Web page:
Esports News UK editor Dom Sacco shares his opinion on Barrage Esports having a second team competing for the UKLC League of Legends relegation spot that their first team is trying to defend.
Ah, UK League of Legends drama, it’s been a while.
Those of you on Twitter who follow the scene will no doubt have seen some of the comments about this. If not, here you go, get up to speed:
Barrage Esports, an organisation competing in the UK League of Legends tournament (the UKLC), finished last in the most recent split. Along with eighth-placed Nvision Esports, they will now be taking part in the promotion/relegation tournament.
Here, they will face four other sides:
- Bulldog Esports (for being Insomnia Masters i65 runners-up, as Nox weren’t eligible despite winning)
- ChampionClub (University of Exeter, for winning the NSE Summer League)
- London Lionhearts (for winning the Arena Clash)
- Barrage Esports (for winning the Forge of Champions ArenaGG open qualifier)
Yes, that’s right – Barrage could be playing against their B-team for a spot in the UKLC, giving the org an extra chance at qualifying for the next UKLC.
From what I understand, organisers Riot UK/LVP are fine with this, though they have not yet responded to my request for comment. Here’s how some of the community reacted on Twitter:
From what I can see, this does not break the Forge of Champions rules.
Under the slot ownership section, the rules (taken from the FoC website) state: “When a team is registered in a Forge of Champions tournament, in order to make any decision about team ownership, decision power will be assigned among the registered people in the LVP team profile as follows:
- The registered “Team Manager” holds 40% decision power
- The remaining 60% is divided among the people registered as “Players”. To make any decision, at least 50% decision power is needed. When referring to Premiership teams, ownership and slot decisions are held by the organization. In the context of these regulations, “ownership” refers to the right to participate in a slot; it does not grant property rights in any sense”
So, can you blame Barrage for doing this? Their aim is to protect their UKLC spot, and honestly I’m surprised other teams haven’t done this in the past.
But is it right? Is it fair? That’s another point, and one that lies with the organisers. By the above rules and Beeley’s comment, is there anything to stop a UKLC team putting together a handful of separate B-teams for the promotions tournament, to increase their chances of qualifying?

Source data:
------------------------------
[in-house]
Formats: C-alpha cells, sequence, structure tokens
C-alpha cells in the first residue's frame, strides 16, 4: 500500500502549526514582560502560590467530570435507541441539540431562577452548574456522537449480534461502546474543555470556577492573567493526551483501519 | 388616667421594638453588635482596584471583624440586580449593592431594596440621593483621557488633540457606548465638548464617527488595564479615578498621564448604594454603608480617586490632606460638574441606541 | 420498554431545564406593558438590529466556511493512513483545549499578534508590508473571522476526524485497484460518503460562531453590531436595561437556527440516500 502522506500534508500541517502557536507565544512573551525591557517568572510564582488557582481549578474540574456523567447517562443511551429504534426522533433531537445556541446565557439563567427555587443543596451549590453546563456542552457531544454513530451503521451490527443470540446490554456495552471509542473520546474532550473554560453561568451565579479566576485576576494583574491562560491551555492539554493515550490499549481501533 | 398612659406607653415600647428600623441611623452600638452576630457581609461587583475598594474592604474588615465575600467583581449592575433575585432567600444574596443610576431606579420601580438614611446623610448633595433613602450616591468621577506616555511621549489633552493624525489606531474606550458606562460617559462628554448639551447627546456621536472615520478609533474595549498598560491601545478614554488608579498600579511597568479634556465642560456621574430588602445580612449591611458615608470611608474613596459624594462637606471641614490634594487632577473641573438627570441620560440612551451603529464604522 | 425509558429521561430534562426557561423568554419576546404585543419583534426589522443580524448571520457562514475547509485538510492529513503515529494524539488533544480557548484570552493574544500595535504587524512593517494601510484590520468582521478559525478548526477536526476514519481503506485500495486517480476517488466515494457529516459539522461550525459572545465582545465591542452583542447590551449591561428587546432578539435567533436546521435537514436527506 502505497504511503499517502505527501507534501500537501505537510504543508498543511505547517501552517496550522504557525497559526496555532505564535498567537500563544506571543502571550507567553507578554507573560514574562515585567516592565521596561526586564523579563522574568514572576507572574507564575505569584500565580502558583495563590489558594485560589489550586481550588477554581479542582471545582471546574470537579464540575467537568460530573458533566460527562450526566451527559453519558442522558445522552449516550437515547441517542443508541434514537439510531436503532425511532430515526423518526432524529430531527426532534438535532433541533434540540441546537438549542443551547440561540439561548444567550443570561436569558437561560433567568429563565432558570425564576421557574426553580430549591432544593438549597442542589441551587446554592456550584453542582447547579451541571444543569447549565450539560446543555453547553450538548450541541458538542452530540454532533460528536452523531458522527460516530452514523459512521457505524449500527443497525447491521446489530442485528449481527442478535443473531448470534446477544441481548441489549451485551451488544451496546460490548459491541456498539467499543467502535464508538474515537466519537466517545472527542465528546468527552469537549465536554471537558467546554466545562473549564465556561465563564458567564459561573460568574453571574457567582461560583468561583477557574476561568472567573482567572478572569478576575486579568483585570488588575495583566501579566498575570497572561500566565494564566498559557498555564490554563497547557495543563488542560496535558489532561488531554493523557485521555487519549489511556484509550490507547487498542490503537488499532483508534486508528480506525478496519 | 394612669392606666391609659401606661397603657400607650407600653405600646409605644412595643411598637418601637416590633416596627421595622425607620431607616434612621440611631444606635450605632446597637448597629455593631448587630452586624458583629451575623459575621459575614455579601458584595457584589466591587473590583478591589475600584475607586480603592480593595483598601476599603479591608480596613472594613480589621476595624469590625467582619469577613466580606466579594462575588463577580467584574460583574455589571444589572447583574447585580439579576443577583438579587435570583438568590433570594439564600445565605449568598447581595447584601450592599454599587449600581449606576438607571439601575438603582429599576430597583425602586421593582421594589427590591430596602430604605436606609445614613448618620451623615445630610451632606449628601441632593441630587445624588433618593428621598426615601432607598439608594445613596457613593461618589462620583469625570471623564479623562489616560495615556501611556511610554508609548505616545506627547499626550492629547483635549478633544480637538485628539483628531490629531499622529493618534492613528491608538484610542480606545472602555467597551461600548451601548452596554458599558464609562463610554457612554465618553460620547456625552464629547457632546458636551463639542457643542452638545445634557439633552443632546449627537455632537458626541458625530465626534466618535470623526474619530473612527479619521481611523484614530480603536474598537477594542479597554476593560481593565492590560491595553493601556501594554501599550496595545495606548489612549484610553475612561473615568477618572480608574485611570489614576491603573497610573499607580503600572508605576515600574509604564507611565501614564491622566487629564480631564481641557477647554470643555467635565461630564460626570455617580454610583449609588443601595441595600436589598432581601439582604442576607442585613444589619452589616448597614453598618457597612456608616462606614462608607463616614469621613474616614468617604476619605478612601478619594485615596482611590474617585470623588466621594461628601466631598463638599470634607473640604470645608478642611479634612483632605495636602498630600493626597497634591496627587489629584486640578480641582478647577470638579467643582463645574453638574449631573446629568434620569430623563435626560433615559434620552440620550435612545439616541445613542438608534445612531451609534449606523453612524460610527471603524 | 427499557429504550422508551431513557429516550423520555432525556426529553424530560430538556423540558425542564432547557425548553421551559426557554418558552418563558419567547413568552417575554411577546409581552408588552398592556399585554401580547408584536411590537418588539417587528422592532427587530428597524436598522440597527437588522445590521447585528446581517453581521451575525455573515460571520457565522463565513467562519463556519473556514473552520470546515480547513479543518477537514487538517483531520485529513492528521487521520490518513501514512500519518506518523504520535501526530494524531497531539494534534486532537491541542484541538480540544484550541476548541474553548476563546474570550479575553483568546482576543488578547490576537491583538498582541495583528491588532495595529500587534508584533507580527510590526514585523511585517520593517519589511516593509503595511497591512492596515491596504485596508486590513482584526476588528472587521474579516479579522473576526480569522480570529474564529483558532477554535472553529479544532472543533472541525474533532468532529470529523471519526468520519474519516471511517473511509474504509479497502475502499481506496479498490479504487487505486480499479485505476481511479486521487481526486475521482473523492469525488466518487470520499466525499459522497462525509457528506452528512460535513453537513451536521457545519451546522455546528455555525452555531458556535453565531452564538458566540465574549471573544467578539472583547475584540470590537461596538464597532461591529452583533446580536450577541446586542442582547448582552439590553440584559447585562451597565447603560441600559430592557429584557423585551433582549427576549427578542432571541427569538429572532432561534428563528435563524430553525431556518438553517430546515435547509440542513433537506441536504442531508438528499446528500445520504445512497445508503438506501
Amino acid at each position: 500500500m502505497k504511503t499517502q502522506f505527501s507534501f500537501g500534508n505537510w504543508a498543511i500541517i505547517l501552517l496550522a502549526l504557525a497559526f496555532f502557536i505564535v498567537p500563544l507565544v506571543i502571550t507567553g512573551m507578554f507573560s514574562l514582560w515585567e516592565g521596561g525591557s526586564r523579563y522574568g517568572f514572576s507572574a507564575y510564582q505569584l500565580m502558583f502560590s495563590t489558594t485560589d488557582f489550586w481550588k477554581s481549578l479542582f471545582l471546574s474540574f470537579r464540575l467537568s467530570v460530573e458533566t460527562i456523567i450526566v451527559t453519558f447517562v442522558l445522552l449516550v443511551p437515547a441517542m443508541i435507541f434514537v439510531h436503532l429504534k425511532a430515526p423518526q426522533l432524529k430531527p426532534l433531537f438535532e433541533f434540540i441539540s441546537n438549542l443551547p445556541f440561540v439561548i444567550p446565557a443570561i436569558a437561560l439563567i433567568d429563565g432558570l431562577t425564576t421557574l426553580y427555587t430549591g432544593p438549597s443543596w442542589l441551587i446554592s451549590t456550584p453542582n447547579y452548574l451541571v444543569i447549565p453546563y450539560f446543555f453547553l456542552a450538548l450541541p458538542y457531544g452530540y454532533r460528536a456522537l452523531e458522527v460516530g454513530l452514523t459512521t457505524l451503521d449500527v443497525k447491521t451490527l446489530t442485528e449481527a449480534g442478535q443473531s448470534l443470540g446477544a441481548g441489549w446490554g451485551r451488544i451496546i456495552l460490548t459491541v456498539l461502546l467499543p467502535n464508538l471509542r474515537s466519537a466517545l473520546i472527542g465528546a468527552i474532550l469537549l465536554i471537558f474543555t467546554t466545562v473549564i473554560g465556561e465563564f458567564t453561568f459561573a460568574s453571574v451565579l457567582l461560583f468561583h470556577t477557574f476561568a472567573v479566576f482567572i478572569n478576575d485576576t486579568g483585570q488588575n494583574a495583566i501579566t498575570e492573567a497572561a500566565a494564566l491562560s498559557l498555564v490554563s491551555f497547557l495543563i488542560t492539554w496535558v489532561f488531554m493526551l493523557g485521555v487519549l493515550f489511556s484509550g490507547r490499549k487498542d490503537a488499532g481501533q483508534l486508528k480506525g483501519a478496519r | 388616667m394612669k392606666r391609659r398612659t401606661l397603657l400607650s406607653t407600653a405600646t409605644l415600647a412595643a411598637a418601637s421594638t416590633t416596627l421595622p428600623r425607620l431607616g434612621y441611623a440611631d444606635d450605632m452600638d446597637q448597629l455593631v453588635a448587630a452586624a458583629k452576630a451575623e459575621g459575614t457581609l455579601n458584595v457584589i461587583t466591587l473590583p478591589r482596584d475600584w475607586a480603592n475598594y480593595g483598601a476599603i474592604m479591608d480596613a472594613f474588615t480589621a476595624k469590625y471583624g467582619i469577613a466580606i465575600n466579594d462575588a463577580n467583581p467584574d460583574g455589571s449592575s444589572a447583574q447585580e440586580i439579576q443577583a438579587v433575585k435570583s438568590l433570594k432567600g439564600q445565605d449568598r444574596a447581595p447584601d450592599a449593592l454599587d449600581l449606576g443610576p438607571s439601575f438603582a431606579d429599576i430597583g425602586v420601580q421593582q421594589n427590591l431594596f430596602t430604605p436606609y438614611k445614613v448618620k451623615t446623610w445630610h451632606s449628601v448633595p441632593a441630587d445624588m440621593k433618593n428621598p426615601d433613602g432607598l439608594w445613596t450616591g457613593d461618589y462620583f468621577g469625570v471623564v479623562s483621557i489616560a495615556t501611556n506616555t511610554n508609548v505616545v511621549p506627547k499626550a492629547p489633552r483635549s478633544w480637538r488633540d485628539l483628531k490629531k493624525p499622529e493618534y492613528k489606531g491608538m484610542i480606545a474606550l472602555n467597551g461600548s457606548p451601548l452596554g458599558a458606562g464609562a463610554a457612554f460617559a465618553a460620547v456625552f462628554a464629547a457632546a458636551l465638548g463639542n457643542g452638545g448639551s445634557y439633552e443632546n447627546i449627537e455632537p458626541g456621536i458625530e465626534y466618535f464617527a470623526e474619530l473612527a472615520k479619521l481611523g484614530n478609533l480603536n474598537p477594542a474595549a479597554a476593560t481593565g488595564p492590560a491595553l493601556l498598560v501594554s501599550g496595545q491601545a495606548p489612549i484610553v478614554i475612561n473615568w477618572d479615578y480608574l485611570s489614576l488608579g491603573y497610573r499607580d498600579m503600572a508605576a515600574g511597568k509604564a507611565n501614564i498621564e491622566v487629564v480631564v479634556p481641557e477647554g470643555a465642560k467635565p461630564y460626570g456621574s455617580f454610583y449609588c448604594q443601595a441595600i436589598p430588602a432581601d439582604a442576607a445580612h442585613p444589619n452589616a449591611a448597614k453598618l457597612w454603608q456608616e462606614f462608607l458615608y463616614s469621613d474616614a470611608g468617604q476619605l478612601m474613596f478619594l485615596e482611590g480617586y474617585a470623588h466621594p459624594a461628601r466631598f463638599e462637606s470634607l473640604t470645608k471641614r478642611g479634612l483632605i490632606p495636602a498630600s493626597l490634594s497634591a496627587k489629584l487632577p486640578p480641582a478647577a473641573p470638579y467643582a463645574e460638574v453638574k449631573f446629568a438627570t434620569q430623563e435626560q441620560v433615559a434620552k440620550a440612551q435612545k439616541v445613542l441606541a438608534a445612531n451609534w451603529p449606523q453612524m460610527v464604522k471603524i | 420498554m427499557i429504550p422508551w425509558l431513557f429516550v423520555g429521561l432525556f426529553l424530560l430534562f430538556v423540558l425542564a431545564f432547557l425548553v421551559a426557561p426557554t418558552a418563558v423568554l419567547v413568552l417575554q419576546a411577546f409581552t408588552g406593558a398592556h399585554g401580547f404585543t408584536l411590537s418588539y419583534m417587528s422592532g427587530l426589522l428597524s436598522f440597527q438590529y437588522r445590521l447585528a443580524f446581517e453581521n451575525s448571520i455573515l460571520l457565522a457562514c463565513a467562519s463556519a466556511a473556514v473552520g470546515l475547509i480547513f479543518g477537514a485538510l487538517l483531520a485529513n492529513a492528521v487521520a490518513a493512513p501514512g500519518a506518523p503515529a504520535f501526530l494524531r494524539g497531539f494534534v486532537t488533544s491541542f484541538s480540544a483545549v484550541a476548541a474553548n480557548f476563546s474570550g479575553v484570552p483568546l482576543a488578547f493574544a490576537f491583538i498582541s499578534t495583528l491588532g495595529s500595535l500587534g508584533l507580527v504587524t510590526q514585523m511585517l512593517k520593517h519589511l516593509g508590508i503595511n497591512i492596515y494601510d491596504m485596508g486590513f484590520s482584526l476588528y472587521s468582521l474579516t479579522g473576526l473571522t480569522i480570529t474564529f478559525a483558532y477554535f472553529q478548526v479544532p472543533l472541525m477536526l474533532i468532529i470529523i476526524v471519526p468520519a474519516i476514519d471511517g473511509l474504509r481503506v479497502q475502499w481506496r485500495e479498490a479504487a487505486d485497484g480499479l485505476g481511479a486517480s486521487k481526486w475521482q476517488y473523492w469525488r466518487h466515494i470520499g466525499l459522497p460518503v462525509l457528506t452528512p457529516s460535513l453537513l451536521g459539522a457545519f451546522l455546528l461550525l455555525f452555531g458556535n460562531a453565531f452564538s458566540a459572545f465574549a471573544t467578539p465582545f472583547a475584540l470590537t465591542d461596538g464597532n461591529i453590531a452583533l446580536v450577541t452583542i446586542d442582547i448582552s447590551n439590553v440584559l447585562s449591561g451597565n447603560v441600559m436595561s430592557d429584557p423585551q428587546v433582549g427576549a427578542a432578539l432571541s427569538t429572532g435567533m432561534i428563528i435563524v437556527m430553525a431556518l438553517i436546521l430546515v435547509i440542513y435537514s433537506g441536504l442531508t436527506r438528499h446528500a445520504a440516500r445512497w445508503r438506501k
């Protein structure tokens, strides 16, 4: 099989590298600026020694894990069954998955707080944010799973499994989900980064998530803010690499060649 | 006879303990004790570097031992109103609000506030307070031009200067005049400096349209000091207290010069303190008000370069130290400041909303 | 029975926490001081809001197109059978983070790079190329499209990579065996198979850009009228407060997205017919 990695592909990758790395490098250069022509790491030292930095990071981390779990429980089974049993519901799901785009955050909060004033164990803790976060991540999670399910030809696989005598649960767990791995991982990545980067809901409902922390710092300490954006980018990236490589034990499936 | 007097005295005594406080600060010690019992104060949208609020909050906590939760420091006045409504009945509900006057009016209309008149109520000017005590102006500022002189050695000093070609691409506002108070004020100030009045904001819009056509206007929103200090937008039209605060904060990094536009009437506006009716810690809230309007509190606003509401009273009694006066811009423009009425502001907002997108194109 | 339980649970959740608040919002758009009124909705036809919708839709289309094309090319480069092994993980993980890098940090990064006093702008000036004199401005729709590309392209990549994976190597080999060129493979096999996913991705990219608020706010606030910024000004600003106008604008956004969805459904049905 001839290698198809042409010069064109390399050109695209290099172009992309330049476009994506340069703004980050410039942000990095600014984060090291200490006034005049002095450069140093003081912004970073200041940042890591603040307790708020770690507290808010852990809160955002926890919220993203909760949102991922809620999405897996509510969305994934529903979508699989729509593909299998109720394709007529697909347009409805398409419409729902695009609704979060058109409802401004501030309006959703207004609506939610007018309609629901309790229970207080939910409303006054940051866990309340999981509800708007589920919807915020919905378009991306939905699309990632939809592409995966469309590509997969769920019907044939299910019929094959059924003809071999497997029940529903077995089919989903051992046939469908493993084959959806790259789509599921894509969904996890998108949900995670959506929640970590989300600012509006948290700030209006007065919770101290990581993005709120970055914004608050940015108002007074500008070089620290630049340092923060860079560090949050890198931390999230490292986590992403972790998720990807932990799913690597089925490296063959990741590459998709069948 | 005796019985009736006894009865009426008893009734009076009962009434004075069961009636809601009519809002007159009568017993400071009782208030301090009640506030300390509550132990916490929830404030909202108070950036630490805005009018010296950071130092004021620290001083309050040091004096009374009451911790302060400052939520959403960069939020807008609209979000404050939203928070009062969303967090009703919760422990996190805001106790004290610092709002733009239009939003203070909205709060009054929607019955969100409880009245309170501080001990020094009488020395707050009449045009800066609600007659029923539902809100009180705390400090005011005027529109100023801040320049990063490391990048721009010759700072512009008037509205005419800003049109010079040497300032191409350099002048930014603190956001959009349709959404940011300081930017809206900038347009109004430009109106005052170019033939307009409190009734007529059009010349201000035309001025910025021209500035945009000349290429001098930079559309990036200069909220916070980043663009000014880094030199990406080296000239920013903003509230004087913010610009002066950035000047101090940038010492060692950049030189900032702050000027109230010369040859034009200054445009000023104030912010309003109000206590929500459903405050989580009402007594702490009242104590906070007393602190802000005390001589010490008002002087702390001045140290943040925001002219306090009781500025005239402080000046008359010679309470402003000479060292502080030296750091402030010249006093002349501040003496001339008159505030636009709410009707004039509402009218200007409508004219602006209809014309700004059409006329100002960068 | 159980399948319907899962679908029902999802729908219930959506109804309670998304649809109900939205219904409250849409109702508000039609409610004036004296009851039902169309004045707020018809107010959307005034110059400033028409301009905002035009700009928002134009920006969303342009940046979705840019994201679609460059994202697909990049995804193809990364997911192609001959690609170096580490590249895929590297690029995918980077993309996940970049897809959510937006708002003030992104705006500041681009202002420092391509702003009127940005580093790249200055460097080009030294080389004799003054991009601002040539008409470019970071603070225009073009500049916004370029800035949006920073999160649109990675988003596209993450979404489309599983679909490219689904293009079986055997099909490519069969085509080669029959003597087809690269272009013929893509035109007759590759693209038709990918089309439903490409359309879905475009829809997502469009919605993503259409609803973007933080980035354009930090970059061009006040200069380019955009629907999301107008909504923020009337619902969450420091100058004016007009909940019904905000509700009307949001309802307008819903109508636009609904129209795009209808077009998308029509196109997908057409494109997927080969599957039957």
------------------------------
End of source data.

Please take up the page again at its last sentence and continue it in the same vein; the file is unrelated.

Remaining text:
It seems not, though Riot/LVP would likely review this on a case-by-case basis and not allow it for competitive integrity reasons.
Can you imagine, Barrage team 4 vs Bulldog team 6, Nvision 3 vs Nvision 4 etc, it’d be nonsense and just wouldn’t happen. Teams wouldn’t need to do that, it’d be weird to watch and a huge effort for minimal gain.
I do find it odd that some players have been in the first team like Governor (top-lane sub), then dropped out to the B-team to re-qualify. I don’t blame them – they want to play and want to win – but I do question the rules.
I’m not advocating it as such, but I’ve seen this kind of ‘main team enters academy team into qualifiers and play against themselves’ thing several times in esports, and it sometimes raises eyebrows, but nothing really happens.
Other journalists like Richard Lewis have moaned about it in the past and it’s not ideal, honestly. It’d be good to see a response from Riot UK/LVP on this or a clearer ruleset – I’ll update this article if I hear back.
It’s worth noting there were other criticisms of the ArenaGG open qualifer too, but I think that’s enough drama for one day:
- Fnatic Rising win the UKLC Summer final and complete the UK LoL treble – but what’s next for them in the EU Masters?
- Forge of Champions returns for Summer 2019 with a new qualification format
Dom is an award-winning writer who graduated from Bournemouth University with a 2:1 degree in Multi-Media Journalism in 2007.
A keen League of Legends and World of Warcraft player, he has written for a range of publications including GamesTM, Nintendo Official Magazine, industry publication MCV as well as Riot Games and others. He works as full-time content director for the British Esports Association and runs ENUK in his spare time.